Haikyuu!! To the Top 2nd Cour Still Meets Expectations – Review

Haikyuu!! To the Top 2nd Cour Review

Season aired: Fall 2020

Number of episodes: 13

Genres: Sports, Comedy, Drama

Thoughts: Haikyuu!! To The Top’s second cour begins exactly where its first cour left off. Having made Nationals, Karasuno now braves the large courts against some of the most powerful volleyball teams in Japan. Facing off against Inarizaki, a powerhouse  team that earned second place in the Nationals the prior year, the Karasuno team faces their most challenging foes yet while learning to grow and improve.

While the first cour of this fourth season spends its time on character development in a manner reminiscent of the second season’s training arc, the second cour resembles the third season by being wholly dedicated to a single battle. However, it takes longer this time around for the anime to find its power and inspiring feeling.

I know many people blamed the animation for this reason, and while the animation quality certainly dropped in particular episodes, due to the tight schedule and the unprecedented pandemic, I don’t think it happened enough for me to resolutely say that those instances took me out of the story. One particular episode got animated poorly, while another episode had some wonky moments, but the majority of the show still had detailed movements during the matches and memorable facial expressions. I know the drops in quality still disappointed fans who had become accustomed to Haikyuu’s impeccable animation throughout its first three seasons and the first cour of the fourth, but considering the uniqueness of the situation that the team operated in, I don’t find it unreasonable to give the animation team some slack for what they’ve accomplished in the set timeline. 

Nekoma caught my attention first

Having said that, I do think that Haikyuu!! To The Top’s second cour lacked in something. Although it’s hard for me to pinpoint what it was, if I had to guess, I would have to say the beginning storytelling style didn’t sit well with me. Haikyuu had always excelled by integrating intense gameplay with either the opposing teams’ exploration of motivation and history or Karasuno’s growth and dreams. However, in the first half of the second cour, most of the episodes felt like nothing more than straight gameplay. As a result, while the first season and the third season games always left me hanging on the edge of my sheet and hands covering my eyes, this fourth season cour didn’t leave me with that same game excitement and anxiety. It was a bad sign when I found myself more invested in Nekoma’s match than I did in Karasuno’s.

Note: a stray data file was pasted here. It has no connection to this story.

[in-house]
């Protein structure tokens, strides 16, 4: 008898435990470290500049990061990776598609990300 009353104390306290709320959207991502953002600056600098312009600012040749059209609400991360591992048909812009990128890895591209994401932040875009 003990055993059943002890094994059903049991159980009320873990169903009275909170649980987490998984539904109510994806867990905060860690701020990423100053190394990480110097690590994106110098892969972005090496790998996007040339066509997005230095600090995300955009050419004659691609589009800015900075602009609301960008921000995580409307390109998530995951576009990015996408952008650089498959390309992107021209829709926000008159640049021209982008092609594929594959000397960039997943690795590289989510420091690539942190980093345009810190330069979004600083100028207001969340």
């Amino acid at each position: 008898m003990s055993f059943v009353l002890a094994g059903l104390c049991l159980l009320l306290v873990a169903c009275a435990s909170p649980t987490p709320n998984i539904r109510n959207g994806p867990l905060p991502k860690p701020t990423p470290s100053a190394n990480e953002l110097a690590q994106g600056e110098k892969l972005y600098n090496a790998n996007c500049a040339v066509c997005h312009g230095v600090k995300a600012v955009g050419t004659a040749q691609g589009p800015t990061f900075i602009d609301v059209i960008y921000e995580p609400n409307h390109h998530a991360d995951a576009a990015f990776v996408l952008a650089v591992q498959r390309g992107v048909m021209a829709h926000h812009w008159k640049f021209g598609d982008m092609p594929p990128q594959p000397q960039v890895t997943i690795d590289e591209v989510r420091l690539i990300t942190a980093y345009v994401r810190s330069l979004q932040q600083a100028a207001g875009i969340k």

However, once the cour resumed the integration of gameplay and character development, things started to pick up and return to the emotional heart-tugging narration that is the series’ strength. Ironically, the protagonists’ rivals save the show, with this shift happening with an episode focused on Kita, the captain of Team Inarizaki. While Kita isn’t particularly known for any flashy attacks or amazing defense moments, his stability and concentration keep Inarizaki’s more passionate players in line. In addition, his consistent hard work comes not from a desire to reap rewards, but rather to simply maintain that consistency to have a sense of safety and comfort in return. It’s a simple backstory, but when the Inarizaki coach chooses Kita to lead the team over his much more passionate or talented teammates, causing Kita to shed unexpected tears, I felt myself reacting in the same way. The episode served as a strong reminder that despite initial missteps, Haikyuu ultimately hadn’t forgotten its main theme: that strength comes in all shapes and forms — flashy and loud, or quiet and simple — and no matter what, those strengths will be recognized and rewarded.

Kita got things back on track

Every episode from there on caused pride and joy to swell up in my chest, and there were moments where I found myself screaming my actual lungs out. The setup for Hinata’s growth back in the first cour finally got its pay-off in the second half of the second cour. While Yuki Hayashi returns with his impeccable soundtrack, the moments that felt the most intimate and most meaningful were when the court just goes silent. It proves that the production team still knew exactly how to utilize the anime’s music with its storytelling.

It might’ve taken Haikyuu!! To The Top’s second cour several episodes to find itself, but it still pulled it off in the end. With emotions pouring out of every seiyuu’s performance, a perfect soundtrack, and wonderfully-crafted character development on both sides of the court, I found myself only yearning for more when the last episode dropped on Crunchyroll.



Plot: 8 (Multiplier 3.5)

Characters: 8.5 (Multiplier 3.5)

Voice acting: 8.5

Art/Animation: 7

Soundtrack: 9 


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